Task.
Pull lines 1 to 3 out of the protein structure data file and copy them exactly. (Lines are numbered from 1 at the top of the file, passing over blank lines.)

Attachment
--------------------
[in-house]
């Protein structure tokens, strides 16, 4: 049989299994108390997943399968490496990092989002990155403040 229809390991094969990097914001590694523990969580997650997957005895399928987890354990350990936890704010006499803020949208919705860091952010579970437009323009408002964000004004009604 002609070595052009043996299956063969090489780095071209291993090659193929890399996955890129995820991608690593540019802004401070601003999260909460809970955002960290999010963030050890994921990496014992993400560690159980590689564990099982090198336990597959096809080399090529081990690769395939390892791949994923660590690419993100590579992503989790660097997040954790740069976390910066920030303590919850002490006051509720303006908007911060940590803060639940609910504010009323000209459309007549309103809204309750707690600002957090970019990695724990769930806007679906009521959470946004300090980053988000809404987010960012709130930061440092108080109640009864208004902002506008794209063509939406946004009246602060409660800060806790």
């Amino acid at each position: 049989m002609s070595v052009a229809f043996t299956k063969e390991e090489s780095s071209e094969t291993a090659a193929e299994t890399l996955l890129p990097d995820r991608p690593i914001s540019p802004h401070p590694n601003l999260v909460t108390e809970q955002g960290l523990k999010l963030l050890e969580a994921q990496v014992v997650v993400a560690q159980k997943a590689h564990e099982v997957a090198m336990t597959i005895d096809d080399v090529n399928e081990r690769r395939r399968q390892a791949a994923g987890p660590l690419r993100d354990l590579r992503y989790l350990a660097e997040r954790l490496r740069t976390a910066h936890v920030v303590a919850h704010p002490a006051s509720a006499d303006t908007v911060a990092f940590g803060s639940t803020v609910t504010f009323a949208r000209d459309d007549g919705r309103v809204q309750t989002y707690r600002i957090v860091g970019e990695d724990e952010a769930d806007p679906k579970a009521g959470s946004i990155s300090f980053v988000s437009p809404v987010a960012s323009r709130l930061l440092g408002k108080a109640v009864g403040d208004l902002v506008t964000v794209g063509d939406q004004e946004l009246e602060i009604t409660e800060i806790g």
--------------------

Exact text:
[in-house]
């Protein structure tokens, strides 16, 4: 049989299994108390997943399968490496990092989002990155403040 229809390991094969990097914001590694523990969580997650997957005895399928987890354990350990936890704010006499803020949208919705860091952010579970437009323009408002964000004004009604 002609070595052009043996299956063969090489780095071209291993090659193929890399996955890129995820991608690593540019802004401070601003999260909460809970955002960290999010963030050890994921990496014992993400560690159980590689564990099982090198336990597959096809080399090529081990690769395939390892791949994923660590690419993100590579992503989790660097997040954790740069976390910066920030303590919850002490006051509720303006908007911060940590803060639940609910504010009323000209459309007549309103809204309750707690600002957090970019990695724990769930806007679906009521959470946004300090980053988000809404987010960012709130930061440092108080109640009864208004902002506008794209063509939406946004009246602060409660800060806790």
């Amino acid at each position: 049989m002609s070595v052009a229809f043996t299956k063969e390991e090489s780095s071209e094969t291993a090659a193929e299994t890399l996955l890129p990097d995820r991608p690593i914001s540019p802004h401070p590694n601003l999260v909460t108390e809970q955002g960290l523990k999010l963030l050890e969580a994921q990496v014992v997650v993400a560690q159980k997943a590689h564990e099982v997957a090198m336990t597959i005895d096809d080399v090529n399928e081990r690769r395939r399968q390892a791949a994923g987890p660590l690419r993100d354990l590579r992503y989790l350990a660097e997040r954790l490496r740069t976390a910066h936890v920030v303590a919850h704010p002490a006051s509720a006499d303006t908007v911060a990092f940590g803060s639940t803020v609910t504010f009323a949208r000209d459309d007549g919705r309103v809204q309750t989002y707690r600002i957090v860091g970019e990695d724990e952010a769930d806007p679906k579970a009521g959470s946004i990155s300090f980053v988000s437009p809404v987010a960012s323009r709130l930061l440092g408002k108080a109640v009864g403040d208004l902002v506008t964000v794209g063509d939406q004004e946004l009246e602060i009604t409660e800060i806790g």